A Disciple Of Bill Ruple, Burt Flanagan Has Been Making Knives For Nearly A Decade And Crafts Some Of The Finest Slip Joints In The Lone Star State.
Burt Flanagan has been making knives part-time since 2015 and also is a member of the South Texas Slipjoint Cartel of understudies of Cutlery Hall-of-Famer Bill Ruple. Burt’s father was a knifemaker before him but due to extenuating circumstances—he lost his equipment in a robbery—he never achieved the heights he could have.
Flanagan’s mother passed away in 2014 and shortly thereafter a Fedex package from Burt’s father arrived at the door. Inside Burt was shocked to find a 2×72 grinder and called his dad to find out about the gift. His father told him his mother had always supported his interest in wanting to make knives, and through the proceeds from her life insurance policy he knew she’d want to help Burt get started.
In no time Flanagan was grinding away at becoming a highly respected knifemaker. He had a chance to meet Ruple at a Johnny Stout hammer-in in South Texas and—long story short—the legend invited him down to learn how to make slip joints. He did so with his dad in tow and the three have all been great friends since.
Burt also credits The Knifemakers’ Guild for its guidance and is now a member of the organization’s board of directors. When not making knives he works full time for Paragon Industries, makers of fine heat-treating ovens, as the company’s knife industry manager.
Inside Burt Flanagan’s Shop
The shop tour begins with a piece of equipment Burt knows quite well.
“I am a very blessed man to have a career in the knife industry with Paragon Industries. I would never endorse something that I did not believe in,” Burt states. “My Paragon Pro will reach 1,000 degrees Fahrenheit in six minutes. You may think that’s not possible but it’s true. I will tell you that this is most likely the most important single piece of equipment in my shop because this is where it all starts. The heart of the blade is in the hardness, and my Paragon Pro is the ultimate. When I first got my Paragon oven it immediately cut my heat-treating time by two-thirds over a conventional brick-type oven that took over an hour to reach 1,925 degrees. This is to heat treat CPM 154 stainless steel, which I use pretty much exclusively for my blades, along with carbon steel damascus.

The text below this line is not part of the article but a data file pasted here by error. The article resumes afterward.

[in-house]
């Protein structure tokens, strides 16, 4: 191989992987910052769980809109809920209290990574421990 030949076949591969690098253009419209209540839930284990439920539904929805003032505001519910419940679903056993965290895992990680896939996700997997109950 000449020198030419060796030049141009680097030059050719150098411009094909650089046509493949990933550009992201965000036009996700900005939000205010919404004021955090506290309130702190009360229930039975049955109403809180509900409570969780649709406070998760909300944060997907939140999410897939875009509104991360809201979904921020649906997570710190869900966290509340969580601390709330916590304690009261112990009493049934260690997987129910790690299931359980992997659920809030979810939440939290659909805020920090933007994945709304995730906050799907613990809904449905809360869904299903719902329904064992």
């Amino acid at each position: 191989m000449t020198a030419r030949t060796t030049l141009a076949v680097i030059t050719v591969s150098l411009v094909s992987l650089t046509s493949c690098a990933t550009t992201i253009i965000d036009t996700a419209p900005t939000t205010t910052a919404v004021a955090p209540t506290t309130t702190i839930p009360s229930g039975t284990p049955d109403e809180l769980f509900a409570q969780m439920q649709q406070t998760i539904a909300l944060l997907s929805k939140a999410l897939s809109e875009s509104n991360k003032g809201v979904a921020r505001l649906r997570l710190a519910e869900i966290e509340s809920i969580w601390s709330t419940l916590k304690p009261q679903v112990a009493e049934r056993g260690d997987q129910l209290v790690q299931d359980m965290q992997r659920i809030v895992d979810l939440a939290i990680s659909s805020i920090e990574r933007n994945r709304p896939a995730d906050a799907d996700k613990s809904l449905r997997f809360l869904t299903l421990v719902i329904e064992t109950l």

“An absolute must for a slip-joint maker is a surface grinder and I use a DoAll D-8. I was taught that two of the most important things in slip-joint making at a high level are for your parts to be flat and perpendicular. The D-8 takes care of the flat part of the equation. I surface grind my blades and springs to within one-half-of-one-thousandth of an inch with this machine. There are many different quality brands of surface grinders available from old to new. Mine happens to be an older model that has been restored and is in great condition. It weighs close to 5,000 pounds and is a hydraulic two-axis automatic beast that can get the job done.”
Big Tools For Big Jobs
Next up Burt extols the virtues of his Oliver of Adrian drill point thinner machine.
“I’ve found it to be true that the first thing a dealer, collector or purveyor—as well as many knowledgeable customers—look at in a custom pocketknife is the nail nick. A proper nail nick, no matter what the method used, should have needle sharp points and be thin and consistent throughout. This machine is the beans as we say here in Texas,” Burt explains, “and allows the maker to properly place the nail nick just before assembly. It is equipped with a built-in diamond dresser with a lever that keeps the 5-inch stone sharp all the time. Although there are many ways to cut a nail nick, most makers say this machine arguably does the best job.
“As with a nail nick there are numerous ways to inlay a shield on a pocketknife. I believe the most versatile way is the pantograph. Mine is a Gorton P1-2 model, which has been restored to almost new condition by the pantograph guru, Tim Robertson. There are many different makes and models that work great. These machines are the predecessor to the CNC machines of today. Gorton machines were made from the mid-’60s up to the early ’90s. My machine was made in the mid-’80s. These machines are capable of doing so much more than just shields; it enables the maker to create just about anything your mind can imagine. I believe we are only beginning to explore what is possible with these machines in the knife world.”
Lastly, Burt highlights his Moen Turbo Platen.
“Jerry Moen continues to change knifemaking for the better,” Flanagan praises. “This great tool virtually takes away the belt-bump factor while blowing a tremendous amount of air over your work, cutting down the heat on your blade big-time. It also greatly reduces the amount of belts necessary to achieve the same finish. I actually use three-to-four grits to accomplish a mirror finish. An LED light kit makes it even better.”
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Great shop machine info for us who admire the few American Craftsmen that exist in the highly automated production world today.
American Hero’s for sure.